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Jurassic Fight Club (Dinosaur Secrets in Europe) is a television documentary series that aired on The History Channel. The basic plot involves dinosaurs fighting. Each episode usually has two or more individual dinosaurs fighting with one another over food, territory or mating rights. The show is "hosted" by paleontology expert Dinosaur George Blasing, who plays out his own imaginary scenarios on how the fights would go.


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Provides examples of:

  • Anachronism Stew: Dromaeosaurus and Tyrannosaurus rex living together. It's a common misconception, but Dromaeosaurus died out just a few million years before T. rex hit the scene. However, when the animators had to cut corners, they did reuse many CGI models that shouldn't belong in the time period the episode is set in; Deinonychus shows up both alongside Ceratosaurus and T. rex, for example.
  • Animated Adaptation: Believe it or not. It's titled Dinosaur George and the Paleo Team. George has uploaded the first (and so far, only) "episode" to his YouTube account, in which his animated self travels back in time to encounter the downgraded CGI dinosaur models of this series. Further episodes are in Development Hell.
  • Ape Shall Never Kill Ape: Averted in the Majungasaurus episode.
  • Artistic License – Biology:
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    • Predators attacking animals several hundreds times their mass because they're territorial. Eh?
    • Predators trying to drive off potential rivals by spilling food all over their territory. Eehh??
    • Sharks using their denticles (scales) to taste. Eeehhh???
    • Inbreeding causing Majungasaurus's odd appearance. Eeeehhhh????
  • Artistic License – Geology: The narrator states that the Arctodus, unlike the bears of today, could stay active year-round, because there were no seasons during the Ice Age. What.
  • Artistic License – Paleontology: When Steve Alten is one of your Talking Heads, you know you've got a problem. To be specific:
    • Naked raptors. The producers did try to chalk this up to budget constraints, with realistic feathers being hard to animate, but many argue that since the feathers would lay flat against the bodies anyway (akin to birds of prey), they wouldn't look fuzzy anyway. Also, if one is making a CGI documentary about what are essentially flightless birds, they should really at least try to get stuff like this sorted out. For emphasis, that would be the equivalent of doing a series about ice age animals while lacking the budget to animate fur.
    • Giving a horn to a dinosaur that got famous because it lacked this feature. Some paleontologists suggested the boss nose of Pachyrhinosaurus was the base of a keratinous horn, though this was debunked by the same paleontologists who proposed it before the documentary was made. Damningly, some talking heads do bring up that the boss may have not had a horn at all, but that gets ignored.
    • Depicting a young T. rex as a downscaled version of the adults, even though even the narrator (correctly) claims otherwise.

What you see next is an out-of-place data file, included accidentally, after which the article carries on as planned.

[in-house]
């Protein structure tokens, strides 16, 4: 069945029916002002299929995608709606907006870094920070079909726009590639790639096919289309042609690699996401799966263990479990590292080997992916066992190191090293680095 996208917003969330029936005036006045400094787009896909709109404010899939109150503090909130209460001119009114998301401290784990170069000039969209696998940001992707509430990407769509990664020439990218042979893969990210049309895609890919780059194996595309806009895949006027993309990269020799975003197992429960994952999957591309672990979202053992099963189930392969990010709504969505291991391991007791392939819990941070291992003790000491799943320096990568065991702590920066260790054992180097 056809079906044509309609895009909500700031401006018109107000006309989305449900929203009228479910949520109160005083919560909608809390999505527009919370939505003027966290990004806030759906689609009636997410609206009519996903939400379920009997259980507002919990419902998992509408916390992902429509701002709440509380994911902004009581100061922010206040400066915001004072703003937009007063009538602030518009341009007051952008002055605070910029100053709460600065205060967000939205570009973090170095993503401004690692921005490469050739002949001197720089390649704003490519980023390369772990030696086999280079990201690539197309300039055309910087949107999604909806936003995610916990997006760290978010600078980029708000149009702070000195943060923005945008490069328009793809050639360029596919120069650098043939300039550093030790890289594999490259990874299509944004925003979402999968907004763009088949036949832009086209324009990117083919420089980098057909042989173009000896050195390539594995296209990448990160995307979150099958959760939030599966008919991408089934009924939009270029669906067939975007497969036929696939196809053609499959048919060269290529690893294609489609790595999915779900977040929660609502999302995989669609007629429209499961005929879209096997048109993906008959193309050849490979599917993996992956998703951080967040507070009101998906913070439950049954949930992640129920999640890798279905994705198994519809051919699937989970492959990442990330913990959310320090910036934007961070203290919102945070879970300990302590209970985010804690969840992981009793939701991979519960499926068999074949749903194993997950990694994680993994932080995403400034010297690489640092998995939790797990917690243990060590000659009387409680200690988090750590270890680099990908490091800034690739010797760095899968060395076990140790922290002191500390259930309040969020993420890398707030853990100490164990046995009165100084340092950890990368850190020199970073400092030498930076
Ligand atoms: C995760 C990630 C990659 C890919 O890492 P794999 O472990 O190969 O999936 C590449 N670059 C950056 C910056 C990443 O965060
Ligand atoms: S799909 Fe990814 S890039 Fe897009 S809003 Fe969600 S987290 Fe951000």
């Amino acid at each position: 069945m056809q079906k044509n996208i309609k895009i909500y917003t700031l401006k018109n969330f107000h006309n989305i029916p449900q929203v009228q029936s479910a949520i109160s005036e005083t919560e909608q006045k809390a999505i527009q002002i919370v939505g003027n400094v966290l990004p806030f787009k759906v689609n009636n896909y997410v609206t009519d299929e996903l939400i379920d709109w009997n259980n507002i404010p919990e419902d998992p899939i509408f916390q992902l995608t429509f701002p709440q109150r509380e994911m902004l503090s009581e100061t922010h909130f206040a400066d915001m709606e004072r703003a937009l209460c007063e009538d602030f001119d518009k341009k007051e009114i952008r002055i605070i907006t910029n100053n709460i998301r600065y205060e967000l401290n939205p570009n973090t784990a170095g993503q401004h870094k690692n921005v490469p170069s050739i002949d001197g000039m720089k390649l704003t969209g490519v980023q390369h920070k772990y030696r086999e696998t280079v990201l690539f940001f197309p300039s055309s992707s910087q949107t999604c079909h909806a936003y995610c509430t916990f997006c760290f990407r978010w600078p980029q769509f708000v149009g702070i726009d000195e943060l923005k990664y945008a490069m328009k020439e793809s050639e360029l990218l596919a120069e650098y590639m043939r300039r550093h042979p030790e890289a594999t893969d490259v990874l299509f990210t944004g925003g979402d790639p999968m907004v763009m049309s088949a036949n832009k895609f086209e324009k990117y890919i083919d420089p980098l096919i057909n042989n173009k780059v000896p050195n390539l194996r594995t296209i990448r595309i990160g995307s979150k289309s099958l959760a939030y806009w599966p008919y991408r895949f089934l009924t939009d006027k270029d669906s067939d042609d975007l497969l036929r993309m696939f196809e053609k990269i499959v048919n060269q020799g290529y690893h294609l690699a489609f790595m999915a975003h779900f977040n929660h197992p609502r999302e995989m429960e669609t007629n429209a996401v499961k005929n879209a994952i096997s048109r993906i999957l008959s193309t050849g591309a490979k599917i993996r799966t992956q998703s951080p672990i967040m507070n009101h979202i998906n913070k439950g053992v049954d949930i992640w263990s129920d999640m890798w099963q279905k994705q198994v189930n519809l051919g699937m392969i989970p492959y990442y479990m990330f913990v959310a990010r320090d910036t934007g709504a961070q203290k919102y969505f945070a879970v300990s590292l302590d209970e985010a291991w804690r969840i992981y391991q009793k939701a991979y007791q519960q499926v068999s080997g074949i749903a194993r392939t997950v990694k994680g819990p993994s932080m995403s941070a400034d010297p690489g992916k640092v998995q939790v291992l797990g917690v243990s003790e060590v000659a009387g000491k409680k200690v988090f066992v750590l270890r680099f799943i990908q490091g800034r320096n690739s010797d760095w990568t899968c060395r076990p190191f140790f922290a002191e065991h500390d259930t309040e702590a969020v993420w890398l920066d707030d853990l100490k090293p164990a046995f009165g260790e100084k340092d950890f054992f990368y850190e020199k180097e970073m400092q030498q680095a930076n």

• Overly long limbs on the Majungasaurus even though the hosts and the narrator state that it's legs were short and its forearms would have been reduced to just about only a wrist. It also uses the long-defunct name Majungatholus.
    • It's claimed that Ceratosaurus was once the dominant predator of Jurassic North America, ruling for 20 million years, until Allosaurus evolved and drove it to extinction, then taking over for another 20 million years. This is very unlikely, since they both appear in and disappear from the fossil record at about the same time, and the two coexisted for millions of years...but not 20 million.note 
    • There's absolutely no evidence of theropods having scent glands like those of modern mammalian carnivores.
    • There is zero evidence that Tyrannosaurus had a septic bite. The evidence they do give is also now wrong since we now know Komodo Dragons didn't have a septic bite and were actually venomous.
    • Suffice to say, there is no evidence (be it in the form of fossils, or observing living archosaur behavior) to suggest that raptors communicated using hand gestures. You know it's bad when most movies and cartoons don't go that far with the "intelligent raptor" stereotype.
    • Wrong forelimb posture on all of the theropods and chewing sauropods.
  • Bears Are Bad News: The short-faced bear, Arctodus, features in an episode.
  • Beware My Stinger Tail: Gastonia and Stegosaurus have spikes on their tails and put them to devastating effect.
  • Content Warnings: Every episode starts with this or something to the same effect (the last episode replaces "battle" with "apocalypse"):
    "The following is a graphic depiction of a violent prehistoric battle. Viewer discretion is advised."
  • Curb-Stomp Battle: For a show all about dramatic, intense combat between prehistoric animals, this happens an awful lot.
    • When the Nanotyrannus decides to stick around long after the mother T. rex shows up, the latter dispatches of the smaller adversary with little effort.
    • Every single confrontation between a Ceratosaurus and an Allosaurus ends like this in the Allosaurus' favor. It's understandable the first time, given the first two Allosaurus were just a distraction for a third to come in and kill the Ceratosaurus, but the other instances aren't so excusable. Even when the Allosaurus comes roaring in the Ceratosaurus is too "slow" and "primitive" to register the threat and is similarly dispatched instantly, while the second Ceratosaurus is utterly outmatched and trounced at every turn against the Allosaurus''.